ABOARD THE USNS 1ST LT. BALDOMERO LOPEZ IN AQABA, JORDAN — The vehicles are parked so tightly in the cavernous hold of the giant cargo ship that it’s difficult to walk between them. In some places it’s actually impossible — although the ship’s 38 civilian mariners take pride on how tightly they can park them.
The Lopez, and other maritime prepositioning force ships like it, is the Marine Corps version of a well-packed piece of luggage. There are seven levels aboard the ship, with everything a Marine Expeditionary Brigade might need to conduct a humanitarian assistance mission or fight a war.
The ship was carrying 386 vehicles, including Humvees, tanks and howitzers, and 563 20-foot containers, stocked with ammunition and supplies. All of it carefully positioned aboard the ship, like a puzzle, so that essential equipment can be offloaded first — a sort of nightmare game of Tetris in which a mistake can add hours to the task.
There is enough equipment, fuel, ammo and supplies aboard to sustain 16,000 Marines for up to 30 days. And most of it can be offloaded in as little as 16 hours in a port.
Across the globe, there are 10 of these self-sustaining maritime prepositioning force ships. Military Sealift Command operates the ships with civilian crews, with space aboard to embark approximately 100 military personnel to provide security or offload the gear.
“It’s a national strategic asset that allows us to rapidly deploy a force anywhere in the world, whether it be for humanitarian assistance or for a regional conflict,” said Col. Bruce Pitman, in charge of the embarked San Diego-based Marines tasked with offloading and onloading the equipment. Pitman’s experience with these ships goes back to his days as a young lieutenant in the 1991 Gulf War.
Reinvigorating the concept
Today, the MSC operates 26 prepositioning ships in support of the Marines, Army, Navy, Air Force, Marine Corps and Defense Logistics Agency.
But the maritime prepositioning force ships were used relatively little in more than a decade of war in Iraq and Afghanistan. Now however, with Navy and Marine Corps officials deeply concerned about the health of the Navy’s amphibious ship fleet, there is a resurgence of the prepositioning concept within the Marine Corps as the service plans alternative strategies to respond to potential future conflicts.
With so much military hardware aboard a ship like the Diego Garcia-based Lopez, the ship is well-suited for use in an invasion or a large-scale humanitarian relief operation.
President Barack Obama announced this week that 275 US troops will be deployed to provide security for the US Embassy in Iraq, as religious militants push closer to Baghdad. If the need arises, a prepositioning ship could hypothetically offer military planners the ability to quickly bring large amounts of U.S. military hardware into Iraq.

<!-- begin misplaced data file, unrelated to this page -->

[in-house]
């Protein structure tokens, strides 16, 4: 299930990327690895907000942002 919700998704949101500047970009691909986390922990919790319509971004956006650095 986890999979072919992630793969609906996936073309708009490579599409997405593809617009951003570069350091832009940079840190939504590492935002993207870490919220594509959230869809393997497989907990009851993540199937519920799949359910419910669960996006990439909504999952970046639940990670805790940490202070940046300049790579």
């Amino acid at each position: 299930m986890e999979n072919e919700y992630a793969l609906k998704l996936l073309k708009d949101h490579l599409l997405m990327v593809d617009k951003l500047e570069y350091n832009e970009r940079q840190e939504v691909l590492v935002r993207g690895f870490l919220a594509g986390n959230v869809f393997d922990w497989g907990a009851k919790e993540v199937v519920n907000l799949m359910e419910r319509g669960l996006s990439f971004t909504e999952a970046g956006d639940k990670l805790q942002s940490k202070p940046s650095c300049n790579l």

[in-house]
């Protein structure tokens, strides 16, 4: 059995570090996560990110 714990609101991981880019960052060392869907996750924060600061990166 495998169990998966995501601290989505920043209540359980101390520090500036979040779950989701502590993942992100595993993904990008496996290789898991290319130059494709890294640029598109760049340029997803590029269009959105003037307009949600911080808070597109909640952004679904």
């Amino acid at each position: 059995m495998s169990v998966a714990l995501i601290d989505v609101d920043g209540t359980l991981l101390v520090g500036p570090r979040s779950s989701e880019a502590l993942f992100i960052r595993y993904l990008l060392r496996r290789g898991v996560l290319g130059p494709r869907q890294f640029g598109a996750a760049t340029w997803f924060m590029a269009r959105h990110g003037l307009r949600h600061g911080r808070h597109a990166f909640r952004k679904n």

At a multilateral exercise in Jordan earlier this month, the Lopez practiced a more tailored scenario, one that involved deploying a crisis-response force to reinforce security at the U.S. embassy. This appeared to be part of broader effort to plan and prevent the next Benghazi-style assault — a hot-button issue for the U.S. military.
The Marines involved in that exercise received a rare opportunity to practice offloading the equipment, said Pitman. He said the Marine Corps is “reinvigorating” the effort to conduct more exercises as the Corps transitions from its focus on Afghanistan.
Brig. Gen. Gregg Olson, commander of Task Force 51/59 and in charge of the amphibious forces deployed to U.S. 5th Fleet, called the maritime prepositioning force ships complementary to the amphibious force capability. They are complementary because unlike amphibious ships, maritime prepositioning force ships cannot conduct forced-entry operations into a hostile environment. Instead, the ships require a friendly or secure port to offload its equipment.
But the ships also have the capability to dock with other transports to transfer equipment at sea.
Olson said there are number of different ways to increase the utility of the prepositioning force.
The Marine Corps has been experimenting and exploring several platforms, like littoral combat ships, joint high-speed vessels, the mobile landing platform, and high-speed transports.
The new mobile landing platform ships are afloat-staging bases — essentially piers in the ocean — capable of transferring equipment from prepositioning ships onto landing crafts. As mobile landing platform ships enter service beginning in the next fiscal year, the Marine Corps intends to assign one to each maritime prepositioning ship squadron, according to the service’s Expeditionary Force 21 report, which outlines the Marine Corps vision for designing and developing the force.